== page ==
The histography of Late Antiquity and Byzantium is populated with great scholars, and Walter Kaegi is certainly one of them. This volume is a collection of essays dedicated to the legacy of Kaegi as a researcher, a teacher, and a mentor. Each essay in the book is expertly executed in a style that shows the influence the mentor had on each author. In general, each piece works well in the context of the others. They can stand alone while at the same time are linked together by the common themes that highlight Kaegi's own work. The work truly succeeds as a festschrift and as compendium of independent research separate from the honoree.
In the interest of full disclosure, I too have been influenced by Walter Kaegi. When I was a graduate student at the University of Wisconsin-Madison, for a while we did not have a Byzantinist, and I needed to take my field examine. Kaegi was generously willing to give it to me and I have a wonderful memory of sitting in his office talking about all things Byzantine for a couple of hours. He has always greeted me kindly whenever I have seen him since. This is all to say that I completely understand where the editors and contributors were coming from as they put this volume together. Walter Kaegi is truly a wonderful scholar, teacher, and mentor and deserved the honor of this festschrift.
These sentiments come forth in chapter 1, which provides the customary review of Kaegi's work as a scholar, teacher, and mentor. Yet, the essay provides more than a compendium of nearly sixty years of articles and books; rather it presents a structure for the remainder of the collection. It seems to indicate that the three sections, which the essays are divided into, are a reflection of the major themes of Kaegi's work. This is merely one of the methodological and thematic aspects that ties the collection together as a whole. The goal of the editors is simply put: "this volume, unlike the vast majority of festschriften, seeks to look beyond the mere collections of chapters to examine something more systemic in the nature of the scholarship: how one scholar, Walter Kaegi, can exert influence on scholarship in a wide variety of fields" (17). By placing Kaegi's work in its proper context, the first chapter sets the stage for successfully doing just that.
The first section of the book deals with the concept of Quellenkritik, and thus focuses on the methods that scholars work with and interpretate opaquely edited and redacted sources, which was an important part of the way Kaegi approached his primary source materials. To that end, in chapter 2, Robert Schick provides a close analysis of a fifteenth-century Arabic history of the cities of Jerusalem and Hebron, entitled al-Uns al-Jalīl bi-Tarīkh al-Quds wa-al-Khalīl. The text was written by the chief Islamic law court judge of Jerusalem. The essay is germaine to the section, because the account written in the Mamluk period has proven problematic for scholars. Schick, here, provides a translation of one section of the al-Uns al-Jalīl and then a commentary on it. His work proves to be an excellent example of Quellenkritik as he sorts through the issues surrounding the access to the text as well as the use of it.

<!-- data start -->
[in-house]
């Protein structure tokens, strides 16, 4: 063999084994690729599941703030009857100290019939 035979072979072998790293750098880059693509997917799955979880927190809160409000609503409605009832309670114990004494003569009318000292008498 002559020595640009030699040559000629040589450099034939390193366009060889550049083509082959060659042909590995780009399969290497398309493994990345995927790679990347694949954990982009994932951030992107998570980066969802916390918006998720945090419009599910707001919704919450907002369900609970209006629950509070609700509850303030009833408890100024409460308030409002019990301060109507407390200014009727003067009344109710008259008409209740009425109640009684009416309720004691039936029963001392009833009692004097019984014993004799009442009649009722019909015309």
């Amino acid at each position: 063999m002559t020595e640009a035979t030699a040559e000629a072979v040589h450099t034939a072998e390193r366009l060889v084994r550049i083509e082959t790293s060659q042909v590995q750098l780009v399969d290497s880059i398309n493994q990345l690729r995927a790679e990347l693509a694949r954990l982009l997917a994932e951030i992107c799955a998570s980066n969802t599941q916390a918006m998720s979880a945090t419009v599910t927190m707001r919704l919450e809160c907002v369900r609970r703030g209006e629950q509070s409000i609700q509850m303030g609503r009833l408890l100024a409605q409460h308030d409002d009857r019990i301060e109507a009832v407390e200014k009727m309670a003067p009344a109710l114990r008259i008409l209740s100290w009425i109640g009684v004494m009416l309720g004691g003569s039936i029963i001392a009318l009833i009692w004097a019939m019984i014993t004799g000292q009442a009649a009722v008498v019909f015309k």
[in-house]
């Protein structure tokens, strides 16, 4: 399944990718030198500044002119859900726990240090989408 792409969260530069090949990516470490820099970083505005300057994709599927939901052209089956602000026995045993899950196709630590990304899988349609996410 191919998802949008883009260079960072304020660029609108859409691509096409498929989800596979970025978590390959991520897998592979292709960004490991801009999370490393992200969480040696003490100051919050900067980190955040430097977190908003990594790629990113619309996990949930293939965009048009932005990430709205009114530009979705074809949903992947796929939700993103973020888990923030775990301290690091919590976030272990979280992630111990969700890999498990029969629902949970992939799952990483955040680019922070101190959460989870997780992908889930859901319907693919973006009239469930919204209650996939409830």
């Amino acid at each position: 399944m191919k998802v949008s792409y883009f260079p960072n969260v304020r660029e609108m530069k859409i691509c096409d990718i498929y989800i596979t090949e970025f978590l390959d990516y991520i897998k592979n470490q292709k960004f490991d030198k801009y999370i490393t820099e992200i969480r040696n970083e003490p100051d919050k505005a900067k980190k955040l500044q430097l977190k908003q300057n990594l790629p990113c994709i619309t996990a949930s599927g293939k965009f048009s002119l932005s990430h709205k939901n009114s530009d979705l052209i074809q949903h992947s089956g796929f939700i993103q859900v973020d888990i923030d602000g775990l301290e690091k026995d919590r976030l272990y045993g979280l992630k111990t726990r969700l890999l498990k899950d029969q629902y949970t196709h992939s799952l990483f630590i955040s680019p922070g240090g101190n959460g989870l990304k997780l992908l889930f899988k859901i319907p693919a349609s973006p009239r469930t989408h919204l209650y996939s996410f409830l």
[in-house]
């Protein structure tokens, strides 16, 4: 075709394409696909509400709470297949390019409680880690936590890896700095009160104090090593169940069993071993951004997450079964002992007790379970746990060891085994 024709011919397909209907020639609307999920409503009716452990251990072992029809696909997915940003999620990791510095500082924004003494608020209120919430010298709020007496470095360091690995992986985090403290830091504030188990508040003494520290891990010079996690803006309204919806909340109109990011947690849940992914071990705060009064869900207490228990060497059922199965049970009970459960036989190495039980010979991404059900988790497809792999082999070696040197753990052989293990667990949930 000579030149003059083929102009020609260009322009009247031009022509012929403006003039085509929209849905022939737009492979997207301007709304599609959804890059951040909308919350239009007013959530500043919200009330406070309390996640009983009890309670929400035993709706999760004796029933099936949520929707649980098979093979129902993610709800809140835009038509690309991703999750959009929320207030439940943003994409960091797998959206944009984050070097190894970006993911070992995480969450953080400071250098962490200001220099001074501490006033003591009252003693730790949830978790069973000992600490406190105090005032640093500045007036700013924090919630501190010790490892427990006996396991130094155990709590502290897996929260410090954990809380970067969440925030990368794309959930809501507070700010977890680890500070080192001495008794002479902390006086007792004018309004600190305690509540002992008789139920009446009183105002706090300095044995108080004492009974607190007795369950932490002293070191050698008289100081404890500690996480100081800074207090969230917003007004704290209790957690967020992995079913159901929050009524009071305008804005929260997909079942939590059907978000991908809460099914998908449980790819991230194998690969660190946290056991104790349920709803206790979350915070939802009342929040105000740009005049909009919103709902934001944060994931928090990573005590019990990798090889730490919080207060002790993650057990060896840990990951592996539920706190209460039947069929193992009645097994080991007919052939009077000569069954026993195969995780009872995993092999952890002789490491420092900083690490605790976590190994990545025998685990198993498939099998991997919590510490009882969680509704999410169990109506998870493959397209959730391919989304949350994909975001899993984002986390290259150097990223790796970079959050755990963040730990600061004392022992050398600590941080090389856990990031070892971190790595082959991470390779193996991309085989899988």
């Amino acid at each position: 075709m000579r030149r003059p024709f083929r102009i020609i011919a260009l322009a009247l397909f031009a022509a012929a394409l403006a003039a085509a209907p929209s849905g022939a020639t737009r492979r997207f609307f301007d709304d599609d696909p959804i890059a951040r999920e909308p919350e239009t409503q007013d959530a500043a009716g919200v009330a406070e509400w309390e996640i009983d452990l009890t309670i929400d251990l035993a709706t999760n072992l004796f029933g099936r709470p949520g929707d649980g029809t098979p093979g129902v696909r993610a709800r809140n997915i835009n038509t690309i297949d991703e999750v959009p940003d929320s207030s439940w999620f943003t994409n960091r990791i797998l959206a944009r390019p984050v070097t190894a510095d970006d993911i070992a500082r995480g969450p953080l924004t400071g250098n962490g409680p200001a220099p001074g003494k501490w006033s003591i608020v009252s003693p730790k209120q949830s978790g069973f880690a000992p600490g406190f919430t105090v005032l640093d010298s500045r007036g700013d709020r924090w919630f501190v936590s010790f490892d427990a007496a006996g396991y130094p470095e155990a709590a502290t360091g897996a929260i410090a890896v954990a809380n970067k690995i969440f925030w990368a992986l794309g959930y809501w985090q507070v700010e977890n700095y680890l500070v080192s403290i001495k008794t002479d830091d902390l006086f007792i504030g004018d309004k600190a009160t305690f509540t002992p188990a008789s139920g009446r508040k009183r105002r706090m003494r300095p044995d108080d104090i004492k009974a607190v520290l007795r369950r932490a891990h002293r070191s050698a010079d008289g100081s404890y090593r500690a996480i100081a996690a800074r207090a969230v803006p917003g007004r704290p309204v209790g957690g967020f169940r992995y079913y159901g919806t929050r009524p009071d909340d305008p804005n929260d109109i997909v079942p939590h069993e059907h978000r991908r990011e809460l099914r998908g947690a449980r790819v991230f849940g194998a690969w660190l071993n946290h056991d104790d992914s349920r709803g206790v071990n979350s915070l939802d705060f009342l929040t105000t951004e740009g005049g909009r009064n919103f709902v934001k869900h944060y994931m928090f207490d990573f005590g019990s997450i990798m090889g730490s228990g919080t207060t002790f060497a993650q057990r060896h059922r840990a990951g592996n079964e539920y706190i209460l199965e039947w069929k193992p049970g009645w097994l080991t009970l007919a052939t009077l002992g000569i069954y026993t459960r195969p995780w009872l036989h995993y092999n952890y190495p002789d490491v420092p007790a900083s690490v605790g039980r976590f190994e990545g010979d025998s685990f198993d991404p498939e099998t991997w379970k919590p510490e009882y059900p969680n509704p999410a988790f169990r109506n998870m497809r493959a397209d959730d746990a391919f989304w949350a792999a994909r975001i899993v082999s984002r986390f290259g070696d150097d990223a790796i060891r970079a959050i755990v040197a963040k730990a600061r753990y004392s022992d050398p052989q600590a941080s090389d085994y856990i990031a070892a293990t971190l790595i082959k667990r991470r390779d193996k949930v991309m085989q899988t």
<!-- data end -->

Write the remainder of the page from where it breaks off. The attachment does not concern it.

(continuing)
The focus on sources plays out on center stage in the remaining two chapters of the first section as well. Leonidas Pittos takes up the Histories of John VI Kantakouzenos in chapter 3. The author works to put Kantakouzenos's use of the words logos and ergon into their proper context. In some ways, the words seem out of place until one realizes the important influence that Thoukydides exerted on the Histories. Through a careful critique of the sources, it becomes clear that the Thoukydidean model shaped the way Kantakouzenos conceived of these concepts, and the exercise ofQuellenkritik proves effective once again. Sources again prove to be important in chapter 4 as Olster turns to a short speech, which he calls odd, given by Constans II. The oratory is recorded by Theophanes in his Chronicle under the year 641/642. The notice is only about 10 lines long, but Olster states that "as Walter Kaegi often demonstrated, in the context of events, such a brief notice might connote a great deal more" (58). By examining the accounts that Theophanes places in the years surrounding the event in question as well as a wider historical context, through careful source critique, Olster shows that the brief speech, if not fabricated by Theophanes, was a ritualized attempt to create political legitimacy and stability.
Part II shifts to the examination of another of Kaegi's scholarly activities: addressing the relationship between institutions and political activity. Each of the essays in the section demonstrates that this relationship was no less important in the premodern world, but that it was, in the end, far less clear; an assessment that there is no doubt Kaegi would agree with. In chapter 5, Nathan Leidholm reexamines the relationship between political rebellion in North African in the fourth century and the institution of the Donatist church. He challenges that commonly held view of many scholars that the rebellious Firmus and Gildo justified a close alliance with Donatism because of their desire to form an independent African kingdom separate from Rome. Through careful analysis, Leidholm determines that the sources that depict Firmus and Gildo were written after their defeat and that they actually would have had more to gain from forming a connection with the orthodox communities in the region. The resulting conclusion is that although Firmus and Gildo did revolt, the sources linked them to Donatism after the fact in order to demonize them, thus not supporting the presumption of an ideological or systemic link between their revolts and the Donatist Church. This essay in and of itself seems to combine Kaegi's passion of examining these types of relationships with Quellenkritik.